Investigation of the migration behavior of polyisobutylene with various molecular weights in ethylene/α-olefin copolymer blown stretch films for improved cling properties
Article first published online: 14 DEC 2013
Copyright © 2013 Wiley Periodicals, Inc.
Journal of Applied Polymer Science
Volume 131, Issue 10, May 15, 2014
How to Cite
2014). Investigation of the migration behavior of polyisobutylene with various molecular weights in ethylene/α-olefin copolymer blown stretch films for improved cling properties. J. Appl. Polym. Sci. 131, 40239, doi: 10.1002/app.40239, , , , , and (
- Issue published online: 14 FEB 2014
- Article first published online: 14 DEC 2013
- Manuscript Accepted: 30 NOV 2013
- Manuscript Received: 30 MAY 2013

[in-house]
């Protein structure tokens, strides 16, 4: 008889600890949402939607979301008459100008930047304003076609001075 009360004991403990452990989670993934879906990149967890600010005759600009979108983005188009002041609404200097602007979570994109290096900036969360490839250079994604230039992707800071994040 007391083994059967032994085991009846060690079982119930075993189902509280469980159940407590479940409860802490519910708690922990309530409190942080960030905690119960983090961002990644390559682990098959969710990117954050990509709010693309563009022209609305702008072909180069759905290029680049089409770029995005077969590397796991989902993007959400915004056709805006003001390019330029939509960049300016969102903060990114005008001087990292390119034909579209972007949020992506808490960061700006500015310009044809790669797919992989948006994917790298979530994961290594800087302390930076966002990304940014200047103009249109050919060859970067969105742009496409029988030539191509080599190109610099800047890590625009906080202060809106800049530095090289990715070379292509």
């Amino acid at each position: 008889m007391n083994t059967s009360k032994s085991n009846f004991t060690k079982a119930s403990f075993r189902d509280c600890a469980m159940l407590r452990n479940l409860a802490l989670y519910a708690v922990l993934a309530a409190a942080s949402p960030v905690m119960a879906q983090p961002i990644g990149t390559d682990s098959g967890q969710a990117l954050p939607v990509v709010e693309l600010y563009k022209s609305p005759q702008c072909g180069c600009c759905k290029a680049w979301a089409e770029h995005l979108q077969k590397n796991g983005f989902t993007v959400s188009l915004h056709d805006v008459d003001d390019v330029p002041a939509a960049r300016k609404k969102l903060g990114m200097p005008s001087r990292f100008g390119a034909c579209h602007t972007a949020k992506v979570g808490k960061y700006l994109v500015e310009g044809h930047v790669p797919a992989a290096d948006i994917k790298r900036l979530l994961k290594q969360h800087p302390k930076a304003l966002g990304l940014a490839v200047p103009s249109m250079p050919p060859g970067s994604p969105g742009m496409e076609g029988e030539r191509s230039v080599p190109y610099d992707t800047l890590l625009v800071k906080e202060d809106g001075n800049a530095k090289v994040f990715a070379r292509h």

High retention forces are the basic requirements on stretch films for agricultural or pallet wrapping of goods and significantly influenced by cling properties (autohesion) that are essential for a reliable load stability during transportation and storage. Low molecular weight polyisobutylene (PIB) has tacky properties and is immiscible with polyethylene. Blended with ethylene/α-olefin copolymers in coextruded stretch films, PIB can migrate to the film surfaces and cause cling properties. Cling and adhesion forces were investigated using the mechanical cling test, atomic force, and scanning electron microscopy and infrared spectroscopy. The molecular weight of the PIB as well as density and crystallinity of the matrix material have strong influences on migration kinetics and therefore, on the cling forces. Cling forces increase with increasing aging time, having a maximum after 2 weeks of production. The following slight decrease of the cling force might be correlated with a beginning degradation process of the UV sensitive PIB. Polyisobutylene with higher molecular weight diffuses slower through a linear low density polyethylene (LLDPE) matrix than lower molecular weight PIB, but can cause higher cling forces on the film surfaces. © 2013 Wiley Periodicals, Inc. J. Appl. Polym. Sci. 2014, 131, 40239.